The Board rejected the University’s argument. Noting that the cases cited by the University involved the issue of whether to institute PGR of disclaimed claims rather than PGR-eligibility, the Board noted that AIA § 3(n)(1) addresses PGR-eligibility and “turns on whether the application for patent (not simply the issued patent) ever contained, at any time, a qualifying claim.” Id. at *17.[2]It was undisputed that the disclaimed claims were previously part of the patent (and thus necessarily the application that issued into the patent), and thus such claims must be included in the analysis of PGR-eligibility. Id. at *18.

Considering the disclaimed claims, the Board determined that certain limitations in disclaimed claims 3 and 15 were not supported in the provisional application. Therefore, the ’391 patent (and the application from which it issued) was deemed to have met the statutory requirement that it “contains or contained at any time a claim” with an effective filing date after March 15, 2013. Accordingly, the Board determined that the ’391 patent was eligible for PGR.

Unlike disclaimed claims 3 and 15, the Board determined that the non-disclaimed claims were entitled to the benefit of the filing date of the provisional application. That meant that the reference relied upon in Microsurgical’s PGR petition was not available as prior art, leading the Board to conclude that Microsurgical had not shown it was more likely than not that the non-disclaimed claims of the ’391 patents were invalid for indefiniteness or lack of written description.[3]Accordingly, the Board denied Microsurgical’s PGR petition.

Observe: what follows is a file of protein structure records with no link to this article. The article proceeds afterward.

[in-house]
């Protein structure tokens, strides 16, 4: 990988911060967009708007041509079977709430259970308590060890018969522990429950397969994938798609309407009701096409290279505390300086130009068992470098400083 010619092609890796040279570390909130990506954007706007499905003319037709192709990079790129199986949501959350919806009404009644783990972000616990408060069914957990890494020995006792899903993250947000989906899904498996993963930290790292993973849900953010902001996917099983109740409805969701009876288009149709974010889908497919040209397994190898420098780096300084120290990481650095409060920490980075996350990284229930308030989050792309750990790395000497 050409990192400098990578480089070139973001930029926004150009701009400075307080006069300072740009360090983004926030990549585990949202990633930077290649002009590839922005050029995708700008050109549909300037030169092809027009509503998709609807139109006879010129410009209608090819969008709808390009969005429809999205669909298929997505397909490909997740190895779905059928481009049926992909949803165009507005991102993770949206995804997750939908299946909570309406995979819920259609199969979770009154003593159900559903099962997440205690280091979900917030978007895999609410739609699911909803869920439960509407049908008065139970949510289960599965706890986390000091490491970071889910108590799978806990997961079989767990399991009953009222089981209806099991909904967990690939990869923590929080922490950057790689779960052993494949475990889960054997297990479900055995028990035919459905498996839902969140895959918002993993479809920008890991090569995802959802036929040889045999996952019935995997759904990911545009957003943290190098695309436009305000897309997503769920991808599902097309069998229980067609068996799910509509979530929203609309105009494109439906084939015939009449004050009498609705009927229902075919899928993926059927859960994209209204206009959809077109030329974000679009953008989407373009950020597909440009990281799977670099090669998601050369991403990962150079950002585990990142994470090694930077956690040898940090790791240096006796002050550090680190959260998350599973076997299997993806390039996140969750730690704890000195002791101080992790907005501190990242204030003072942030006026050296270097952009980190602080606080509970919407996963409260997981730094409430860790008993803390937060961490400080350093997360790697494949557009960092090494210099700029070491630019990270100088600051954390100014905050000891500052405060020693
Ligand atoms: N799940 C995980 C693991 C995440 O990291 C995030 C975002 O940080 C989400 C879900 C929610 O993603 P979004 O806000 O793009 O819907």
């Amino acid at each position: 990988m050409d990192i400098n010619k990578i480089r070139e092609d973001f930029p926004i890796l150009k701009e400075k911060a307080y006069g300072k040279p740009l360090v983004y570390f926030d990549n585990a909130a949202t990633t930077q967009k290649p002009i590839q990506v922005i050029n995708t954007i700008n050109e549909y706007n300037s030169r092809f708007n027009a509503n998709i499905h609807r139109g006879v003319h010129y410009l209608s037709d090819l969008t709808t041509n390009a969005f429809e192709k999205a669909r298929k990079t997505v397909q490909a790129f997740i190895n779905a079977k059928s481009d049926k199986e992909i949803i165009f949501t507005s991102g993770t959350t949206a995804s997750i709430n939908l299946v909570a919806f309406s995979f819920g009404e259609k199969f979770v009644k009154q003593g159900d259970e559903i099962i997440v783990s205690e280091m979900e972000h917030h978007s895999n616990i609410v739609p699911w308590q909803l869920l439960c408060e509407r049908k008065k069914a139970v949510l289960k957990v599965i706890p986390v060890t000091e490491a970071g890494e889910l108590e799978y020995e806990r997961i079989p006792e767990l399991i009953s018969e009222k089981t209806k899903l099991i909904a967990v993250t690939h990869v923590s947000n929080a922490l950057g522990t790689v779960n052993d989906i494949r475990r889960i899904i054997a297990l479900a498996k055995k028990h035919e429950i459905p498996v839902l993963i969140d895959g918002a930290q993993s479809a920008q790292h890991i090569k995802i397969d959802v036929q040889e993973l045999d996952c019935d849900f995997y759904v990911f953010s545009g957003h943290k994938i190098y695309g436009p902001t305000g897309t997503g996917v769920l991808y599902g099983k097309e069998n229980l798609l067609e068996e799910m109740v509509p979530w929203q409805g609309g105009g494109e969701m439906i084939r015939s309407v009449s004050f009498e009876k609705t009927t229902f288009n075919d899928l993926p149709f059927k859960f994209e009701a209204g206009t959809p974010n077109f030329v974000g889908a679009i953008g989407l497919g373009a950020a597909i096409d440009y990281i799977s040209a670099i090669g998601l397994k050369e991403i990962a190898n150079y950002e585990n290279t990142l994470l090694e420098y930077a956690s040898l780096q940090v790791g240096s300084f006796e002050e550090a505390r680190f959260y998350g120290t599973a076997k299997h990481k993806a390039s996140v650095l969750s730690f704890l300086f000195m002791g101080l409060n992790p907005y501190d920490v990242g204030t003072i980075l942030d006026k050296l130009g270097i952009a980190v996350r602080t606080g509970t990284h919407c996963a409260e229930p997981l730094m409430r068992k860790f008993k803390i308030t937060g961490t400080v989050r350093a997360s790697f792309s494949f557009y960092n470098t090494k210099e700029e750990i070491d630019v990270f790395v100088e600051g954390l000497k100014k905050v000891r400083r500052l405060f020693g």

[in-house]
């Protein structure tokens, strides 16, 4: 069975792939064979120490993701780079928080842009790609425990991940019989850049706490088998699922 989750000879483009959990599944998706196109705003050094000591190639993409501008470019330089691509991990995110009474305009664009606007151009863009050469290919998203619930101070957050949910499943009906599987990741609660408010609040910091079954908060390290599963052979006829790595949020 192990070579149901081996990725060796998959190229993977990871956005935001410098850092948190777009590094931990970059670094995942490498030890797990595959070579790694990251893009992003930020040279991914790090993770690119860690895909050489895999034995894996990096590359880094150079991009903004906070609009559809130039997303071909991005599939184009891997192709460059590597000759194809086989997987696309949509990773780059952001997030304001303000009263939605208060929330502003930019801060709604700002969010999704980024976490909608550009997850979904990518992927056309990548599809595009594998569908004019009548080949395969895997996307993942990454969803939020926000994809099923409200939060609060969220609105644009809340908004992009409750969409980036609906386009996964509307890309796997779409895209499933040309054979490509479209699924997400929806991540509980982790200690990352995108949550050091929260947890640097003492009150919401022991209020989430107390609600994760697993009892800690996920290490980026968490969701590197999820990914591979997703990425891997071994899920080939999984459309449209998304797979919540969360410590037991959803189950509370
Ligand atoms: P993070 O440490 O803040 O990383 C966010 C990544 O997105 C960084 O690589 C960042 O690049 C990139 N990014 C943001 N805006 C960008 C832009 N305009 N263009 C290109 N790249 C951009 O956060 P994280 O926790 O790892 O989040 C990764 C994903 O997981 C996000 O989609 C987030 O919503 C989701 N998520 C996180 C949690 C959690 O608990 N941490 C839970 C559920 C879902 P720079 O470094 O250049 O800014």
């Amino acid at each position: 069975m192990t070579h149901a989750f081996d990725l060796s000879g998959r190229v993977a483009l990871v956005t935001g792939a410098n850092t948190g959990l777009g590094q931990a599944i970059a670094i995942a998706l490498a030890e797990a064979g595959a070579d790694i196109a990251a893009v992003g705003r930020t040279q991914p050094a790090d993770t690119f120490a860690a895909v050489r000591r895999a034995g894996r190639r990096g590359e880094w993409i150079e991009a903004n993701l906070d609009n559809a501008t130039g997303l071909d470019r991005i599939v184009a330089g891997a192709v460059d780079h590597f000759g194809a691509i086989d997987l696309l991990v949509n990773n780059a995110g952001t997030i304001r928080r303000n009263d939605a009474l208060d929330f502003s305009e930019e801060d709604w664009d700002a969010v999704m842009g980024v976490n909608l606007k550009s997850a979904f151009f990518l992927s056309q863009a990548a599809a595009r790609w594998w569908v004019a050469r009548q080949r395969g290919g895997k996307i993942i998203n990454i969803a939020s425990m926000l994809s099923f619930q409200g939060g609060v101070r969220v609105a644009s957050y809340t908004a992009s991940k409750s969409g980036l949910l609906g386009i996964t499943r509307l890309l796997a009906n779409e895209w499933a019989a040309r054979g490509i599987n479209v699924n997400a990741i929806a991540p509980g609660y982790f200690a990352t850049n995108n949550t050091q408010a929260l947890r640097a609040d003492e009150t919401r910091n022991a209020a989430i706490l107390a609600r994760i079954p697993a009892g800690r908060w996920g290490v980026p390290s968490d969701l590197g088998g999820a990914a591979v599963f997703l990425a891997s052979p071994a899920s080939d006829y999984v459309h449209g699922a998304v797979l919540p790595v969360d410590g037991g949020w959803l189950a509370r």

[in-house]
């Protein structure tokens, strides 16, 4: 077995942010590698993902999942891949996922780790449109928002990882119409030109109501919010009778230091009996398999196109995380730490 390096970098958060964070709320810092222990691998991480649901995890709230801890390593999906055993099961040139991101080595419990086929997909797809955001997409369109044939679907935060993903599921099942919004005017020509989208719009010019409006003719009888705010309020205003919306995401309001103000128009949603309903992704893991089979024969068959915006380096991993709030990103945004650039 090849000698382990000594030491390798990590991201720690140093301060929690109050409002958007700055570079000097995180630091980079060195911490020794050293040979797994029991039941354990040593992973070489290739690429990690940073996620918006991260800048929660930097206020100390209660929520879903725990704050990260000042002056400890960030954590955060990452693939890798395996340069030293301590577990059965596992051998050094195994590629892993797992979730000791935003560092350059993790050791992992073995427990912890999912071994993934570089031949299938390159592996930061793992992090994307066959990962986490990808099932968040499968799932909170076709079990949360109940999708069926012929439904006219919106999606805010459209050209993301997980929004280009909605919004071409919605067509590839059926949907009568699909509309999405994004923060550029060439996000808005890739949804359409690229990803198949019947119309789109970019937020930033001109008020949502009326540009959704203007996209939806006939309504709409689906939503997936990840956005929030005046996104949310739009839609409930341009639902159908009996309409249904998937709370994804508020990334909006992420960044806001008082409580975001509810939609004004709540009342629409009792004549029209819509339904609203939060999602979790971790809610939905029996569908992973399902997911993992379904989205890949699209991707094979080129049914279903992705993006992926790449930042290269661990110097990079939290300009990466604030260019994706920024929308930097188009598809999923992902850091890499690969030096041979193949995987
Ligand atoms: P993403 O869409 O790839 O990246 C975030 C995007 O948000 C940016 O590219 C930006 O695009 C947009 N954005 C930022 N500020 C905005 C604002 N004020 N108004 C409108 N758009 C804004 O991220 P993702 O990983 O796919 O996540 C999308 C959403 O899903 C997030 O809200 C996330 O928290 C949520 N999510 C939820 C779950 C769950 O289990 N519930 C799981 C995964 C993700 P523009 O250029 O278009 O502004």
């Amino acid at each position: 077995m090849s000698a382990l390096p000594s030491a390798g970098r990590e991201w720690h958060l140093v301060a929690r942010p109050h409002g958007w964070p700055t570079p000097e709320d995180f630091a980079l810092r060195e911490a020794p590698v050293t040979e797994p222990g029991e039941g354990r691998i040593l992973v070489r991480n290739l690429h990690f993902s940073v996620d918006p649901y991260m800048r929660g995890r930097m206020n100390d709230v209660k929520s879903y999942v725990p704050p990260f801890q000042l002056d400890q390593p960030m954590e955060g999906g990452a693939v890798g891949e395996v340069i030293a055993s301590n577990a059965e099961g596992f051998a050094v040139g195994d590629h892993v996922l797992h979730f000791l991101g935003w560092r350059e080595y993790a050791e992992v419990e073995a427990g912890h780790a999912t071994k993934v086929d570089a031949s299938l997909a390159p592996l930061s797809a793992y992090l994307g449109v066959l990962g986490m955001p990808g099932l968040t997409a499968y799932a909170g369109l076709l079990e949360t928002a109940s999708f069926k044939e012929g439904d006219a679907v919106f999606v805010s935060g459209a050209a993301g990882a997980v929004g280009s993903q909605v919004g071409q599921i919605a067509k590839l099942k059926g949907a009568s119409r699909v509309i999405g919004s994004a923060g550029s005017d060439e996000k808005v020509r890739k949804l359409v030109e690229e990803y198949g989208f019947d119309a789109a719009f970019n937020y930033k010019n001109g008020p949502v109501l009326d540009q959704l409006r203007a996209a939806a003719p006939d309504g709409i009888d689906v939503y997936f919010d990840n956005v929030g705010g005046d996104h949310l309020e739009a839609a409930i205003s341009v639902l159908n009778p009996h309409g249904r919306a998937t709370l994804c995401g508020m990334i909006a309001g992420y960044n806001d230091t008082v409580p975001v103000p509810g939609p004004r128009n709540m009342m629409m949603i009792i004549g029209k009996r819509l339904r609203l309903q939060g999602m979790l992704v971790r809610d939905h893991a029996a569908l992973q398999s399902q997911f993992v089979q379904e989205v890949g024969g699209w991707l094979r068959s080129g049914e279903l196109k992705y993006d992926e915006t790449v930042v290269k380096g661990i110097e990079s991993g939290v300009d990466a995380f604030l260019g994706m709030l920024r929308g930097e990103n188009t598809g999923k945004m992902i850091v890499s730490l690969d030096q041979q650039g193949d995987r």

Takeaways

In an AIA transition application, the “effective filing date” (EFD) provisions of AIA § 3(n)(1) control the issue of whether the application is subject to AIA or pre-AIA law. If the application contains or contained at any time an AIA claim, i.e., a claim not having benefit of a pre-AIA EFD, all the claims are subject to AIA law, even if some claims of the application are entitled to a pre-AIA EFD. Although all claims in such an application are subject to § 102 and § 103 analyses viewed through the lens of AIA,[4]prior art is still applied on a claim-by-claim basis and different claims in the same application may be entitled to different EFDs.

Patent drafters should beware that they may unintentionally subject transition applications and patents issuing from them to AIA provisions, such as PGRs. See, e.g., US Endodontics, LLC v. Gold Standard Instruments, LLC, PGR2015-00019. Some call this “foot-faulting” into the AIA. This happens by introducing a claim that does not have a pre-AIA EFD. The grounds available to challenge claims in a PGR are broader than in inter partes reviews (IPRs), and the scope of available prior art is larger both geographically and temporally against claims in the transition application. Moreover, according to the PTAB so far, a patent owner cannot negate PGR-eligibility by canceling a claim that does not have a pre-AIA EFD.

Practitioners reviewing patent portfolios may want to evaluate whether there are (or ever were) claims that do not have a pre-AIA EFD in a patent issuing from a transition application to determine whether certain AIA provisions apply.